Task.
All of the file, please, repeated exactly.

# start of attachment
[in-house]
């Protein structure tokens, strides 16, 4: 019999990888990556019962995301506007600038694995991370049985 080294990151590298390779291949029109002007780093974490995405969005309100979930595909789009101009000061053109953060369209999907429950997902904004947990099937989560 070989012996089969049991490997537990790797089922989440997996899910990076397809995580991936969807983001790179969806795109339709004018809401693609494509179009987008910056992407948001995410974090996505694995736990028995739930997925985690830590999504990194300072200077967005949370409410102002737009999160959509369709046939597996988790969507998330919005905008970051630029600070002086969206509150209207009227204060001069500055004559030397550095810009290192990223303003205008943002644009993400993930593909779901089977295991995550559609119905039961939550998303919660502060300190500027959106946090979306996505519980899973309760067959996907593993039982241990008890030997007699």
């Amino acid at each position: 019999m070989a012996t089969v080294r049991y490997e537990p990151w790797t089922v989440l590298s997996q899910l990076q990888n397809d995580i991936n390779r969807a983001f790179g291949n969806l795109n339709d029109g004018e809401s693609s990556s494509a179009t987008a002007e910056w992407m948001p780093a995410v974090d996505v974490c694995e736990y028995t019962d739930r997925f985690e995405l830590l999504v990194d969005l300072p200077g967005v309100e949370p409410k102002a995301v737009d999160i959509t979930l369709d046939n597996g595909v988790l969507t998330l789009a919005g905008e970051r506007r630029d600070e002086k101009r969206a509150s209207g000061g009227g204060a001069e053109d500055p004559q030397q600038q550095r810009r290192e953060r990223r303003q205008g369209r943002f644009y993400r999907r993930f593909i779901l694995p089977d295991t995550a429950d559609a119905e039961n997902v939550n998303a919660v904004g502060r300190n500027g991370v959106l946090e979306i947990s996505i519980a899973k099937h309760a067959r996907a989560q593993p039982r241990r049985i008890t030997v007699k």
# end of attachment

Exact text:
[in-house]
């Protein structure tokens, strides 16, 4: 019999990888990556019962995301506007600038694995991370049985 080294990151590298390779291949029109002007780093974490995405969005309100979930595909789009101009000061053109953060369209999907429950997902904004947990099937989560 070989012996089969049991490997537990790797089922989440997996899910990076397809995580991936969807983001790179969806795109339709004018809401693609494509179009987008910056992407948001995410974090996505694995736990028995739930997925985690830590999504990194300072200077967005949370409410102002737009999160959509369709046939597996988790969507998330919005905008970051630029600070002086969206509150209207009227204060001069500055004559030397550095810009290192990223303003205008943002644009993400993930593909779901089977295991995550559609119905039961939550998303919660502060300190500027959106946090979306996505519980899973309760067959996907593993039982241990008890030997007699």
């Amino acid at each position: 019999m070989a012996t089969v080294r049991y490997e537990p990151w790797t089922v989440l590298s997996q899910l990076q990888n397809d995580i991936n390779r969807a983001f790179g291949n969806l795109n339709d029109g004018e809401s693609s990556s494509a179009t987008a002007e910056w992407m948001p780093a995410v974090d996505v974490c694995e736990y028995t019962d739930r997925f985690e995405l830590l999504v990194d969005l300072p200077g967005v309100e949370p409410k102002a995301v737009d999160i959509t979930l369709d046939n597996g595909v988790l969507t998330l789009a919005g905008e970051r506007r630029d600070e002086k101009r969206a509150s209207g000061g009227g204060a001069e053109d500055p004559q030397q600038q550095r810009r290192e953060r990223r303003q205008g369209r943002f644009y993400r999907r993930f593909i779901l694995p089977d295991t995550a429950d559609a119905e039961n997902v939550n998303a919660v904004g502060r300190n500027g991370v959106l946090e979306i947990s996505i519980a899973k099937h309760a067959r996907a989560q593993p039982r241990r049985i008890t030997v007699k």